Leadership in 'Action'
Fall 2005


First Session
The Brain: Insights Into Individuals and Complex Organization

Starting where we are ...

Why some people wake up early, others not? Background
From literature - Emily Dickinson (1830-1886):
The Brain - is wider than the Sky -
For - put them side by side -
The one the other will contain
With ease - and You - beside-
Brain (nervous system) = behavior

Athletes are brains

Teams are interacting brains

Makes sense to know something about brains ...

Lessons from discovering selves as brains (= nervous systems)
  1. Everyone is complexly organized matter
  2. Everyone is similar and different
  3. Everyone is changing all the time
  4. Everyone is both a responder and an initiator

Looking more closely at complex organization in the brain
  1. Oneself as a team (the motor symphony)
  2. Teamwork without a leader (emergent organization)

In search of the leader: the bipartite brain as an additional complexity
  1. The existence of a conscious/unconscious distinction
  2. Limitations of conscious processing
  3. Strengths of conscious processing
  4. The "self" as a team member with distinctive capabilities

Thinking about "leadership" in light of the brain

  1. Hierarchical systems, in which one "leader" has a blueprint detailing the optimal performance of all team members and directs all team members in terms of that blueprint, do not exist in the brain. This is one among a number of reasons to suspect that such systems will not work well in most real life situations. Various forms of more distributed leadership characterize biological systems - the most successful forms of complex organization known - at all levels of scale from microbes to ecosystems.
  2. A "leader" may in some cases be any member of a team who shares with other members information about what they themselves are doing, and acts in ways that reflect what others are doing. "Leadership" can be diffuse across a team, and move without notice from one team member to another.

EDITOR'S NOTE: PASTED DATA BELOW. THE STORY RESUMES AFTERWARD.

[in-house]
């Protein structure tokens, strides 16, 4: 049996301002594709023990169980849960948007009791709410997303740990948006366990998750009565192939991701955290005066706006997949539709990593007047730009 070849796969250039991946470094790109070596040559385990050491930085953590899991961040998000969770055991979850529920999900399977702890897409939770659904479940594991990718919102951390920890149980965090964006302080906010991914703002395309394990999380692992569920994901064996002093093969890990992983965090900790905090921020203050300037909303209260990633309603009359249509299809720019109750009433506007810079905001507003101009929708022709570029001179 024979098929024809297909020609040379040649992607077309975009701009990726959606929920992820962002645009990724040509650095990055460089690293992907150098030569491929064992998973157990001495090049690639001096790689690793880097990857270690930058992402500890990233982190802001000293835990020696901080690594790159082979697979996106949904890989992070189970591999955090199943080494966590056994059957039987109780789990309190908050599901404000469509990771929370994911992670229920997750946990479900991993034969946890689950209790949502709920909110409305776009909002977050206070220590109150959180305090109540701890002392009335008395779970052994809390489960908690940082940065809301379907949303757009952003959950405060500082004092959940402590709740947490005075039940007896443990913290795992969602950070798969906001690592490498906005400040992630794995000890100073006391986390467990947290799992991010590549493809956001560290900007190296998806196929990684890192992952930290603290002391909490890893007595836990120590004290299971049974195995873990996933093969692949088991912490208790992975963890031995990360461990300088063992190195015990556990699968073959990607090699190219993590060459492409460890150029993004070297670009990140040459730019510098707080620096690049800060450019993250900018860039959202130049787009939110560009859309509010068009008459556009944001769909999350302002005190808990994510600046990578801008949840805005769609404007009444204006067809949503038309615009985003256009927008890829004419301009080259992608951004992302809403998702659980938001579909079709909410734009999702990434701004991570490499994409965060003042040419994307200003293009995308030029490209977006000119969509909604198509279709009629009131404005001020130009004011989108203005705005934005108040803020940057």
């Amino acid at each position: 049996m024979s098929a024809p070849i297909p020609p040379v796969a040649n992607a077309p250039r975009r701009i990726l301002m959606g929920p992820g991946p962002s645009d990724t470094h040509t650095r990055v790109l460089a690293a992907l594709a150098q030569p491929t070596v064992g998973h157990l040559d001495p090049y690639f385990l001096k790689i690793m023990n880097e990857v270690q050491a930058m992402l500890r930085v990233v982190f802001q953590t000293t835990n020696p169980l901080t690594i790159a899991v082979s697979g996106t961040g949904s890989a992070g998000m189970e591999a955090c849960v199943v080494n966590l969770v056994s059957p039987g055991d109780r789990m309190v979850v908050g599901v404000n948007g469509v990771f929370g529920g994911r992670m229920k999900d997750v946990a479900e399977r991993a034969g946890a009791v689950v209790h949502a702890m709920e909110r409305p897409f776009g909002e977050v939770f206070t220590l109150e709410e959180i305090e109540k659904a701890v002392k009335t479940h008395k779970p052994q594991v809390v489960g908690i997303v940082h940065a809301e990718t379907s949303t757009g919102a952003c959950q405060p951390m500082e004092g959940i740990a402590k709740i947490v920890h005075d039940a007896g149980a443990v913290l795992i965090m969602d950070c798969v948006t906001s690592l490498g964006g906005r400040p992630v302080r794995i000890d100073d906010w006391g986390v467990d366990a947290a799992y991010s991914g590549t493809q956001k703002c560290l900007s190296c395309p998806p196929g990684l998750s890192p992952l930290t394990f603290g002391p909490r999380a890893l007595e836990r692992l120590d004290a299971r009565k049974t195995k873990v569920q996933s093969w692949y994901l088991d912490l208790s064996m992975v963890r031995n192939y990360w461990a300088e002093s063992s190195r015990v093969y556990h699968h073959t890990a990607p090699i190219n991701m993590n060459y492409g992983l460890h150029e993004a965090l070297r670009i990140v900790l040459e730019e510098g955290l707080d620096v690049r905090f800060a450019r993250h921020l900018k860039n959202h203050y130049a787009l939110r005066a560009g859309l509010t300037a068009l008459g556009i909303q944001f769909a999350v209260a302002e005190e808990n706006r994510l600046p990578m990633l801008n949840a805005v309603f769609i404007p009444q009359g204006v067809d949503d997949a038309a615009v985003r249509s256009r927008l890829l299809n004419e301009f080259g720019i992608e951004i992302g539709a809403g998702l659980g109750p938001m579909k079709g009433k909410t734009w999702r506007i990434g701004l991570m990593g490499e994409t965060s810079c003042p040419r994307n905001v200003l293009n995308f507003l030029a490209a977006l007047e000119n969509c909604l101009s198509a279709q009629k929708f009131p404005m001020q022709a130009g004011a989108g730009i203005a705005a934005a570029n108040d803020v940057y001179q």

3. In a team characterized by diversity, one in which individuals have different strengths/weaknesses, a "leader" may, like other team members, be "specialized". In this case, a "leader" is not a "director" who tells other team members what to do. but is instead someone who has a distinctive ability to monitor the performance of most or all other team members and relate individual performance to group performance. Their role is to facilitate information flow among team members with the addition of information and suggestions based on overall group performance. "Leadership" of this kind has some architectual similarities to that in hierarchical systems but is profoundly different in important ways. Because of the bidirectional information flows, the group objective is no more that of the "leader" than in it is of any other member of the team. The "leader" should be respected for what she distinctively contributes, just as any other team member, and should have no more "status" than any other team member. Perhaps the term "leader" should be redefined as "integrator" or "synthesizer".
  4. Each of the leadership models is likely to have different strengths and weaknesses in different contexts but the lack of successful hierarchical models in biological systems seems quite significant.

For further exploration:

Note added after 2004 session
Diversity provides an important driving force for exploration. Perhaps the organization expressed in the complex brain is the optimal one for amplifying the exploratory process, by making possible effective groups of diverse individuals?

Note added after this session
"The brain is the locker room of the body"

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